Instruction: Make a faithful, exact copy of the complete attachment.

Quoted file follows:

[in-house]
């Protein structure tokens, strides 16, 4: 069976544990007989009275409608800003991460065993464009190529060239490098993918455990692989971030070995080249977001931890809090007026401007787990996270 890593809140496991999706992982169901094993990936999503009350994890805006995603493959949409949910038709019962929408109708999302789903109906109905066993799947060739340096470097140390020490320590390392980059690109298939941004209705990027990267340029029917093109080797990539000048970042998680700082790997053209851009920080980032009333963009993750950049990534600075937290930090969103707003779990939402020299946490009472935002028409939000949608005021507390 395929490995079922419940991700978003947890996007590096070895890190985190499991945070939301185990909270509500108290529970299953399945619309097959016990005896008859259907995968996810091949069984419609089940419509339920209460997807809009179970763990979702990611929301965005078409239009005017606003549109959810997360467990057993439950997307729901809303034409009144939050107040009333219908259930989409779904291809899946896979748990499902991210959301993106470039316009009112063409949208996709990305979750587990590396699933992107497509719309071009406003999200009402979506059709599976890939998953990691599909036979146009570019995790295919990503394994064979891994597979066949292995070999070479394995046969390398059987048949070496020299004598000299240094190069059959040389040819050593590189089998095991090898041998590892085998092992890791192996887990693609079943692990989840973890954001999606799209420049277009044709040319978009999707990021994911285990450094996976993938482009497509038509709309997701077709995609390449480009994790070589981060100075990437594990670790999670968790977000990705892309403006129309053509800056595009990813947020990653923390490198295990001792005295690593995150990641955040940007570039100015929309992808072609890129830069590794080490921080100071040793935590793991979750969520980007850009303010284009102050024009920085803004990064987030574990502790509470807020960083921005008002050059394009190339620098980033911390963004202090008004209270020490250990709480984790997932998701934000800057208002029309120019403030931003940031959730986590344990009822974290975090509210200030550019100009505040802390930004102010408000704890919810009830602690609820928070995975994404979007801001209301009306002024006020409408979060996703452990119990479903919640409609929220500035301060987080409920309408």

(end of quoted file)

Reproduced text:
[in-house]
């Protein structure tokens, strides 16, 4: 069976544990007989009275409608800003991460065993464009190529060239490098993918455990692989971030070995080249977001931890809090007026401007787990996270 890593809140496991999706992982169901094993990936999503009350994890805006995603493959949409949910038709019962929408109708999302789903109906109905066993799947060739340096470097140390020490320590390392980059690109298939941004209705990027990267340029029917093109080797990539000048970042998680700082790997053209851009920080980032009333963009993750950049990534600075937290930090969103707003779990939402020299946490009472935002028409939000949608005021507390 395929490995079922419940991700978003947890996007590096070895890190985190499991945070939301185990909270509500108290529970299953399945619309097959016990005896008859259907995968996810091949069984419609089940419509339920209460997807809009179970763990979702990611929301965005078409239009005017606003549109959810997360467990057993439950997307729901809303034409009144939050107040009333219908259930989409779904291809899946896979748990499902991210959301993106470039316009009112063409949208996709990305979750587990590396699933992107497509719309071009406003999200009402979506059709599976890939998953990691599909036979146009570019995790295919990503394994064979891994597979066949292995070999070479394995046969390398059987048949070496020299004598000299240094190069059959040389040819050593590189089998095991090898041998590892085998092992890791192996887990693609079943692990989840973890954001999606799209420049277009044709040319978009999707990021994911285990450094996976993938482009497509038509709309997701077709995609390449480009994790070589981060100075990437594990670790999670968790977000990705892309403006129309053509800056595009990813947020990653923390490198295990001792005295690593995150990641955040940007570039100015929309992808072609890129830069590794080490921080100071040793935590793991979750969520980007850009303010284009102050024009920085803004990064987030574990502790509470807020960083921005008002050059394009190339620098980033911390963004202090008004209270020490250990709480984790997932998701934000800057208002029309120019403030931003940031959730986590344990009822974290975090509210200030550019100009505040802390930004102010408000704890919810009830602690609820928070995975994404979007801001209301009306002024006020409408979060996703452990119990479903919640409609929220500035301060987080409920309408």